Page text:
FOUR OF US, THE (Du Sie Er & Wir)

(director/writer: Florian Gottschick; screenwriter: Florian Von Bornstädt; cinematographer: Lukas Steinbach; editor: Christoph Dechant; music: Jonas Nay/David Grabowski; cast: Jonas Nay (Nils), Paula Kalenberg (Maria), Nilam Farooq (Janina), Tim Oliver Schultz  (Anton), Janina Elkin (Frau Bolschakow), Louis Nitsche (Ben); Runtime: 88; MPAA Rating: NR; producers; Sven Sund: Netflix; 2021-Germany-in German but dubbed in English)

The more this film went on, the more shallow it seemed.

Reviewed by Dennis Schwartz
The German filmmaker Florian Gottschick (“Bright Night”/”Fucking Berlin”) directs in a tight-ass way this rom/com, meant to be titillating or something like that. It’s flatly co-written by the director and by Florian Von Bornstädt. It entertains the idea of reflecting on love, lust and sex, as it follows an unmarried foursome who switch partners for a month and lay down one rule they all agree they must follow: there’s to be “no sex.”

The 20something aged couples are: The caustic, hard working real estate agent, Nils (Jonas Nay). He’s with the insecure kindergarten teacher, Maria (Paula Kalenberg). The other couple consists of the out of work actor, Ben (Louis Nitsche), with the magazine journalist, Janina (Nilam Farooq).

The friends after living with their new partner for a month reunite for the week-end at the remote beach house on the Baltic Sea owned by Nils’ parents. Nils lived with Janina, and Ben with Maria.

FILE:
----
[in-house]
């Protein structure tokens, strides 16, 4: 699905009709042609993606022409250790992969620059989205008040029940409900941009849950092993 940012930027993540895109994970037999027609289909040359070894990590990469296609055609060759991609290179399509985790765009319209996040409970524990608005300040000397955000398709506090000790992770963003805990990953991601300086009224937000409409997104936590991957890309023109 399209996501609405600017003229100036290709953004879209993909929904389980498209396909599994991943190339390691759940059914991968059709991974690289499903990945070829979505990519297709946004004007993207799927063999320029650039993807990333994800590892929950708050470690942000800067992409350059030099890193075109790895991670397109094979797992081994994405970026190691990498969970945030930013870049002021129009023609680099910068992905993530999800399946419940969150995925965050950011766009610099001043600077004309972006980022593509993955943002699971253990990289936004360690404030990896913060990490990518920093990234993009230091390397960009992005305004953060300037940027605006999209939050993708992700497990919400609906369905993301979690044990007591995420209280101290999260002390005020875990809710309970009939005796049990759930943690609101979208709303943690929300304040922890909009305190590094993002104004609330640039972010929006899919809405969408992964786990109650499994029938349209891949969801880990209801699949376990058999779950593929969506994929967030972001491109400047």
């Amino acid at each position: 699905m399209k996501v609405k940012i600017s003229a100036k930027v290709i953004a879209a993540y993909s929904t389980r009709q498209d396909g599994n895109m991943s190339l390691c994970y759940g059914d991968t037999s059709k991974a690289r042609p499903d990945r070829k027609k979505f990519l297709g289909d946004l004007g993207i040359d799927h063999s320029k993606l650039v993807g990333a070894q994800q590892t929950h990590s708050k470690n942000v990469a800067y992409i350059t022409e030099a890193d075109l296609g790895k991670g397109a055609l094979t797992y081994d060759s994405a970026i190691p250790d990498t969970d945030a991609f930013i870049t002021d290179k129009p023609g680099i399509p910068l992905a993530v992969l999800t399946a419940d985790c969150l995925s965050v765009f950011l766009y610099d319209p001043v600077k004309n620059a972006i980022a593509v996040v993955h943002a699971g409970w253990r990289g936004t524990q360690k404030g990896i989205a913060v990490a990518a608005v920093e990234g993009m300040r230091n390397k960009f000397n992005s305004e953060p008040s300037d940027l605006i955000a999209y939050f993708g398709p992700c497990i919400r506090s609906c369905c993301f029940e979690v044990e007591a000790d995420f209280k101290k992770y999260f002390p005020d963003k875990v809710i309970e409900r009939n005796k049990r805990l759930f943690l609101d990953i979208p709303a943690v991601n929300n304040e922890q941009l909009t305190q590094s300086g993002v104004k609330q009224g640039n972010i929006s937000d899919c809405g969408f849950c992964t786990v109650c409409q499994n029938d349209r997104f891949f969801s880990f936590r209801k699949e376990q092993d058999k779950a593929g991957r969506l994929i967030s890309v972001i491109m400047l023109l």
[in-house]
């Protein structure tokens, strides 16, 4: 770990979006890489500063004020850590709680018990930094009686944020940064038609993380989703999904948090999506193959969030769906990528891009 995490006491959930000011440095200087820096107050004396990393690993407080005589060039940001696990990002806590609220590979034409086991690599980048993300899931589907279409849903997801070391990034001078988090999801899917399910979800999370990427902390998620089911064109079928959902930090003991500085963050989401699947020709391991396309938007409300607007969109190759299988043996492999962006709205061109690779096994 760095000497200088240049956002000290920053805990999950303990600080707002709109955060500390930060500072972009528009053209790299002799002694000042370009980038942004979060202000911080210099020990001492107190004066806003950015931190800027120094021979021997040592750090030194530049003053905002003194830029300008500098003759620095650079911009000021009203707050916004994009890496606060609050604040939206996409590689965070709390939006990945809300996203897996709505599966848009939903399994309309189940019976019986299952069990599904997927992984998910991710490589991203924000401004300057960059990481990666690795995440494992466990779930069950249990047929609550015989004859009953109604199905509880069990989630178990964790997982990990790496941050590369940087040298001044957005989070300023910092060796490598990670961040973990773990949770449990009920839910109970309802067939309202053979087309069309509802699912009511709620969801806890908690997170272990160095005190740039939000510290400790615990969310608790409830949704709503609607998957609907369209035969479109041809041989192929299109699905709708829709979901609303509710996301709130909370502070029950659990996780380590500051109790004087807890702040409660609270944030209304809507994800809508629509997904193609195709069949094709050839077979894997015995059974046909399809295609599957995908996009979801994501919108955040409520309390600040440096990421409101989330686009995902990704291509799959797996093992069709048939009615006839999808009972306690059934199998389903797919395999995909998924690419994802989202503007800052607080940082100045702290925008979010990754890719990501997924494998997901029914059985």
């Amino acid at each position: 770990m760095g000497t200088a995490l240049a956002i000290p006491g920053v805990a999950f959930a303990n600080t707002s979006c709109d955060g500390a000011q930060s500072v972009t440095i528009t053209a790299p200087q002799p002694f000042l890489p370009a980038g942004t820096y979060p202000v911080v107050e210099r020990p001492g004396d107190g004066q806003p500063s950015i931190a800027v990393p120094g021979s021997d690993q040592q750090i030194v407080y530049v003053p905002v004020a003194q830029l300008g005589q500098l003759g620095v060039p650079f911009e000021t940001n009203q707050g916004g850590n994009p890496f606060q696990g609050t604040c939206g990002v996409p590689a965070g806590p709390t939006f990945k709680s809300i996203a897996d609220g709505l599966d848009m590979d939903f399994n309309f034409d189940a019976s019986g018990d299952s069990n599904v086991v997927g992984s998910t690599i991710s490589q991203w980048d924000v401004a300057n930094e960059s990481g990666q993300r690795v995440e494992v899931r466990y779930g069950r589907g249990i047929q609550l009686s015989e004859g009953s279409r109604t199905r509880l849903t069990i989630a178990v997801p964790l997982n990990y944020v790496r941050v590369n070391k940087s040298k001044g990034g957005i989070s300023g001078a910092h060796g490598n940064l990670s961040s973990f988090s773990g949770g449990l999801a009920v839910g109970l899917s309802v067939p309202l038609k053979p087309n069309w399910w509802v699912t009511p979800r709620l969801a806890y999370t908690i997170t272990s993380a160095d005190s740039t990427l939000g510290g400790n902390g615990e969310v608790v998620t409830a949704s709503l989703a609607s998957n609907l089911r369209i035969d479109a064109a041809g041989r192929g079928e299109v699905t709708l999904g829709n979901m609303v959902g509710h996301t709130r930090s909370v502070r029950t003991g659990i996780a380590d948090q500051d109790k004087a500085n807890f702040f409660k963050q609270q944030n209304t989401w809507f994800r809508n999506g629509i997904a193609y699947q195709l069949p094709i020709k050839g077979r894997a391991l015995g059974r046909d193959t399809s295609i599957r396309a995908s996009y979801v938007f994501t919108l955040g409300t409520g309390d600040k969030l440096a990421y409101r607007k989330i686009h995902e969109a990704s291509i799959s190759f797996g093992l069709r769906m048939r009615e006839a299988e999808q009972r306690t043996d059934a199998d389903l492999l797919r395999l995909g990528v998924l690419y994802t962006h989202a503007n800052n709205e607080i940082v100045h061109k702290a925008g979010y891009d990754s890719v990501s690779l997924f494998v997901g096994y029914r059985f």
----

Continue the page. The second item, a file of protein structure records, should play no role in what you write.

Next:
They assess the experiment to see if it worked. Secrets come out, their friendships are questioned and twists occur. Predictably, we learn that one couple breaks the “no sex” rule.

Most of the time is spent talking about their feelings (it’s a chatty film), of trying to determine if intimacy could be gotten again with their old partner if now lost and if human weakness (all four suffer from character flaws-Nils is a smug asshole, Janina is a self-righteous prig, Maria is tired of being nagged to death by an overbearing mom to get married and Ben is running low on confidence) can be overcome with a healthy attitude toward a relationship. With every reveal, it seems someone has a fit.

It ultimately asks the film’s big question, if you love one partner can you then love another even more.

The more this film went on, the more shallow it seemed. I would think such an experiment shouldn’t be conducted outside a research lab, which should be the point of the film even if it might not be. Neither should it be made into a film, as there is nothing here to grapple with that’s compelling.

REVIEWED ON 12/29/2021  GRADE: C